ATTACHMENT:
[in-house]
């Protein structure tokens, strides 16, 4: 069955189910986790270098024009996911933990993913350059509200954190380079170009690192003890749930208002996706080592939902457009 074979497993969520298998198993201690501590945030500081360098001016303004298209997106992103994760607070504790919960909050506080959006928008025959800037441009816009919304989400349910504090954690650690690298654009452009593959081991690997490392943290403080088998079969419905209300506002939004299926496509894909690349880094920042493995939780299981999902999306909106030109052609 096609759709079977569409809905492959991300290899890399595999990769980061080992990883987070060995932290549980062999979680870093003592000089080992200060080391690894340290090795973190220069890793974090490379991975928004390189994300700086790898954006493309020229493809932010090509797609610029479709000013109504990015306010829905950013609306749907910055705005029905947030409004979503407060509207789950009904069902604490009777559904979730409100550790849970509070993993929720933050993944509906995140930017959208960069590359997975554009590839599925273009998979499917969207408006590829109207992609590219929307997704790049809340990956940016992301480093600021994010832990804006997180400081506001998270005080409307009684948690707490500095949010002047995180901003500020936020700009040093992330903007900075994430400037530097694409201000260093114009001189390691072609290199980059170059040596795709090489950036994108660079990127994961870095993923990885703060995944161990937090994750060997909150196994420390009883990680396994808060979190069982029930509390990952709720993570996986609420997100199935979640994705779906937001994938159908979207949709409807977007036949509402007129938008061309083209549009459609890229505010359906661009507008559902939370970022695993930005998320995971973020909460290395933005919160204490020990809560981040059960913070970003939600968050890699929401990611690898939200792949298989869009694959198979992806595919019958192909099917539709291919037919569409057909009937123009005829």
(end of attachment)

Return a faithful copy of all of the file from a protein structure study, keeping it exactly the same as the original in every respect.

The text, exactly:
[in-house]
């Protein structure tokens, strides 16, 4: 069955189910986790270098024009996911933990993913350059509200954190380079170009690192003890749930208002996706080592939902457009 074979497993969520298998198993201690501590945030500081360098001016303004298209997106992103994760607070504790919960909050506080959006928008025959800037441009816009919304989400349910504090954690650690690298654009452009593959081991690997490392943290403080088998079969419905209300506002939004299926496509894909690349880094920042493995939780299981999902999306909106030109052609 096609759709079977569409809905492959991300290899890399595999990769980061080992990883987070060995932290549980062999979680870093003592000089080992200060080391690894340290090795973190220069890793974090490379991975928004390189994300700086790898954006493309020229493809932010090509797609610029479709000013109504990015306010829905950013609306749907910055705005029905947030409004979503407060509207789950009904069902604490009777559904979730409100550790849970509070993993929720933050993944509906995140930017959208960069590359997975554009590839599925273009998979499917969207408006590829109207992609590219929307997704790049809340990956940016992301480093600021994010832990804006997180400081506001998270005080409307009684948690707490500095949010002047995180901003500020936020700009040093992330903007900075994430400037530097694409201000260093114009001189390691072609290199980059170059040596795709090489950036994108660079990127994961870095993923990885703060995944161990937090994750060997909150196994420390009883990680396994808060979190069982029930509390990952709720993570996986609420997100199935979640994705779906937001994938159908979207949709409807977007036949509402007129938008061309083209549009459609890229505010359906661009507008559902939370970022695993930005998320995971973020909460290395933005919160204490020990809560981040059960913070970003939600968050890699929401990611690898939200792949298989869009694959198979992806595919019958192909099917539709291919037919569409057909009937123009005829």